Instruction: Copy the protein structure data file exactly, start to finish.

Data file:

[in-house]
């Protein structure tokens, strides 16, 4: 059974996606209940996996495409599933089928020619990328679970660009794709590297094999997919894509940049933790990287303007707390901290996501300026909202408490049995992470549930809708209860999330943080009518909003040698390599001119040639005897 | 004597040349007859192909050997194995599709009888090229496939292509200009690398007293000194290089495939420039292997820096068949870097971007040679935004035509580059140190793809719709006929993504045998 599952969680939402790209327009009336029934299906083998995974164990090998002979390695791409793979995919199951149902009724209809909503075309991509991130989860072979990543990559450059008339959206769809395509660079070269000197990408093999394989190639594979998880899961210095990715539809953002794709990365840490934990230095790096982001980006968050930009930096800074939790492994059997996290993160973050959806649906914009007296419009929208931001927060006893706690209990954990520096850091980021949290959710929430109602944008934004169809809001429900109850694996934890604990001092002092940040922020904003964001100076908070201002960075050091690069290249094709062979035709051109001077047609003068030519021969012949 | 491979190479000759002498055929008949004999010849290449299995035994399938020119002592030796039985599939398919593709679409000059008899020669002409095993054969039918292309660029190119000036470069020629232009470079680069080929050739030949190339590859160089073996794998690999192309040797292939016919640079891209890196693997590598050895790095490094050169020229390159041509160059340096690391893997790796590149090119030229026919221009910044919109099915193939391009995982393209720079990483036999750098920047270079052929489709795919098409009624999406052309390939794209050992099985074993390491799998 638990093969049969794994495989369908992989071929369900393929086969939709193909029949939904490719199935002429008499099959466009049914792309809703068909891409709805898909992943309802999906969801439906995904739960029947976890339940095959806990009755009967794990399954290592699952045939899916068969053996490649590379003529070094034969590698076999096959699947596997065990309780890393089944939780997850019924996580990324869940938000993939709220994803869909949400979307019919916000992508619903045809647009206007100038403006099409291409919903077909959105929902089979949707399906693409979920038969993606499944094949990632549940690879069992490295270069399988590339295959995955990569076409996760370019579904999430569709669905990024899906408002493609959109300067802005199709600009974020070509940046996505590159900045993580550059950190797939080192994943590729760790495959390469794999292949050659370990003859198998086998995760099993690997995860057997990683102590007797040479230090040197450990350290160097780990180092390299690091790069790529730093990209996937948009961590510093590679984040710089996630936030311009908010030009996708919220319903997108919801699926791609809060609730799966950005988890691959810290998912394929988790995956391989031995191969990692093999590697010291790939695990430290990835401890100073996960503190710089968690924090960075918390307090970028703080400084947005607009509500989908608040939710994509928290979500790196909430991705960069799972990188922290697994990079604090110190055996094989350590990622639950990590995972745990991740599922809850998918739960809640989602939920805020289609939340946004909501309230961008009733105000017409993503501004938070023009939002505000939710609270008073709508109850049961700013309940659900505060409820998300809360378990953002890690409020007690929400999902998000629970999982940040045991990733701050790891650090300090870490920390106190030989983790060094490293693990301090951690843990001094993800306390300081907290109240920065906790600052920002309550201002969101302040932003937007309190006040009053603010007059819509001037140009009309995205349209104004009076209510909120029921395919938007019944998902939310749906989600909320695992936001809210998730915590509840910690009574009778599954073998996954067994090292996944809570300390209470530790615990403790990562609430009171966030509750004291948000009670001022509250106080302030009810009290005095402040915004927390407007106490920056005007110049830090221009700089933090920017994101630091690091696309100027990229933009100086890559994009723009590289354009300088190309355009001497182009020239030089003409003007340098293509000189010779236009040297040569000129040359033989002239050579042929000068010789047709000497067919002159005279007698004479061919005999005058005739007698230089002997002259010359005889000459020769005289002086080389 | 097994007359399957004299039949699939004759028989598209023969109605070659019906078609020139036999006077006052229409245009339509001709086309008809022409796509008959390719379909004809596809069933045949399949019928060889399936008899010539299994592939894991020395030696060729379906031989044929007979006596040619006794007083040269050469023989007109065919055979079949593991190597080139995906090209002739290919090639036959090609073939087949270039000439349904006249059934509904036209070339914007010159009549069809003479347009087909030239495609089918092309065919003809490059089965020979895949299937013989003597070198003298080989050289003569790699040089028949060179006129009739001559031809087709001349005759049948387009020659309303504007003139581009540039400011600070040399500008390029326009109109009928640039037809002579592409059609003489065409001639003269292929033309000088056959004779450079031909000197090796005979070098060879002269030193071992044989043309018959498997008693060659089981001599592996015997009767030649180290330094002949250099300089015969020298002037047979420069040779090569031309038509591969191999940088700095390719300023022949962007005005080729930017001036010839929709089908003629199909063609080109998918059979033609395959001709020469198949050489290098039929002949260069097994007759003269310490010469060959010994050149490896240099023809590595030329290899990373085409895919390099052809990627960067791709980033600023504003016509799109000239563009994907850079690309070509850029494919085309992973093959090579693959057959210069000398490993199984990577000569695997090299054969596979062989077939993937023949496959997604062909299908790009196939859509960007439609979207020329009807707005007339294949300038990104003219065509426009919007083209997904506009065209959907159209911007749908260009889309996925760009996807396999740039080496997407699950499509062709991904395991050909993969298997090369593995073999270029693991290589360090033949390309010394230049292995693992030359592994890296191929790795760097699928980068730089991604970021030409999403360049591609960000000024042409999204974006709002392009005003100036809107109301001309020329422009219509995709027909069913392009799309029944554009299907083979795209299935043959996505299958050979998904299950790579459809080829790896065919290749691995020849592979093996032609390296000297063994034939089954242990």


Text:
[in-house]
């Protein structure tokens, strides 16, 4: 059974996606209940996996495409599933089928020619990328679970660009794709590297094999997919894509940049933790990287303007707390901290996501300026909202408490049995992470549930809708209860999330943080009518909003040698390599001119040639005897 | 004597040349007859192909050997194995599709009888090229496939292509200009690398007293000194290089495939420039292997820096068949870097971007040679935004035509580059140190793809719709006929993504045998 599952969680939402790209327009009336029934299906083998995974164990090998002979390695791409793979995919199951149902009724209809909503075309991509991130989860072979990543990559450059008339959206769809395509660079070269000197990408093999394989190639594979998880899961210095990715539809953002794709990365840490934990230095790096982001980006968050930009930096800074939790492994059997996290993160973050959806649906914009007296419009929208931001927060006893706690209990954990520096850091980021949290959710929430109602944008934004169809809001429900109850694996934890604990001092002092940040922020904003964001100076908070201002960075050091690069290249094709062979035709051109001077047609003068030519021969012949 | 491979190479000759002498055929008949004999010849290449299995035994399938020119002592030796039985599939398919593709679409000059008899020669002409095993054969039918292309660029190119000036470069020629232009470079680069080929050739030949190339590859160089073996794998690999192309040797292939016919640079891209890196693997590598050895790095490094050169020229390159041509160059340096690391893997790796590149090119030229026919221009910044919109099915193939391009995982393209720079990483036999750098920047270079052929489709795919098409009624999406052309390939794209050992099985074993390491799998 638990093969049969794994495989369908992989071929369900393929086969939709193909029949939904490719199935002429008499099959466009049914792309809703068909891409709805898909992943309802999906969801439906995904739960029947976890339940095959806990009755009967794990399954290592699952045939899916068969053996490649590379003529070094034969590698076999096959699947596997065990309780890393089944939780997850019924996580990324869940938000993939709220994803869909949400979307019919916000992508619903045809647009206007100038403006099409291409919903077909959105929902089979949707399906693409979920038969993606499944094949990632549940690879069992490295270069399988590339295959995955990569076409996760370019579904999430569709669905990024899906408002493609959109300067802005199709600009974020070509940046996505590159900045993580550059950190797939080192994943590729760790495959390469794999292949050659370990003859198998086998995760099993690997995860057997990683102590007797040479230090040197450990350290160097780990180092390299690091790069790529730093990209996937948009961590510093590679984040710089996630936030311009908010030009996708919220319903997108919801699926791609809060609730799966950005988890691959810290998912394929988790995956391989031995191969990692093999590697010291790939695990430290990835401890100073996960503190710089968690924090960075918390307090970028703080400084947005607009509500989908608040939710994509928290979500790196909430991705960069799972990188922290697994990079604090110190055996094989350590990622639950990590995972745990991740599922809850998918739960809640989602939920805020289609939340946004909501309230961008009733105000017409993503501004938070023009939002505000939710609270008073709508109850049961700013309940659900505060409820998300809360378990953002890690409020007690929400999902998000629970999982940040045991990733701050790891650090300090870490920390106190030989983790060094490293693990301090951690843990001094993800306390300081907290109240920065906790600052920002309550201002969101302040932003937007309190006040009053603010007059819509001037140009009309995205349209104004009076209510909120029921395919938007019944998902939310749906989600909320695992936001809210998730915590509840910690009574009778599954073998996954067994090292996944809570300390209470530790615990403790990562609430009171966030509750004291948000009670001022509250106080302030009810009290005095402040915004927390407007106490920056005007110049830090221009700089933090920017994101630091690091696309100027990229933009100086890559994009723009590289354009300088190309355009001497182009020239030089003409003007340098293509000189010779236009040297040569000129040359033989002239050579042929000068010789047709000497067919002159005279007698004479061919005999005058005739007698230089002997002259010359005889000459020769005289002086080389 | 097994007359399957004299039949699939004759028989598209023969109605070659019906078609020139036999006077006052229409245009339509001709086309008809022409796509008959390719379909004809596809069933045949399949019928060889399936008899010539299994592939894991020395030696060729379906031989044929007979006596040619006794007083040269050469023989007109065919055979079949593991190597080139995906090209002739290919090639036959090609073939087949270039000439349904006249059934509904036209070339914007010159009549069809003479347009087909030239495609089918092309065919003809490059089965020979895949299937013989003597070198003298080989050289003569790699040089028949060179006129009739001559031809087709001349005759049948387009020659309303504007003139581009540039400011600070040399500008390029326009109109009928640039037809002579592409059609003489065409001639003269292929033309000088056959004779450079031909000197090796005979070098060879002269030193071992044989043309018959498997008693060659089981001599592996015997009767030649180290330094002949250099300089015969020298002037047979420069040779090569031309038509591969191999940088700095390719300023022949962007005005080729930017001036010839929709089908003629199909063609080109998918059979033609395959001709020469198949050489290098039929002949260069097994007759003269310490010469060959010994050149490896240099023809590595030329290899990373085409895919390099052809990627960067791709980033600023504003016509799109000239563009994907850079690309070509850029494919085309992973093959090579693959057959210069000398490993199984990577000569695997090299054969596979062989077939993937023949496959997604062909299908790009196939859509960007439609979207020329009807707005007339294949300038990104003219065509426009919007083209997904506009065209959907159209911007749908260009889309996925760009996807396999740039080496997407699950499509062709991904395991050909993969298997090369593995073999270029693991290589360090033949390309010394230049292995693992030359592994890296191929790795760097699928980068730089991604970021030409999403360049591609960000000024042409999204974006709002392009005003100036809107109301001309020329422009219509995709027909069913392009799309029944554009299907083979795209299935043959996505299958050979998904299950790579459809080829790896065919290749691995020849592979093996032609390296000297063994034939089954242990």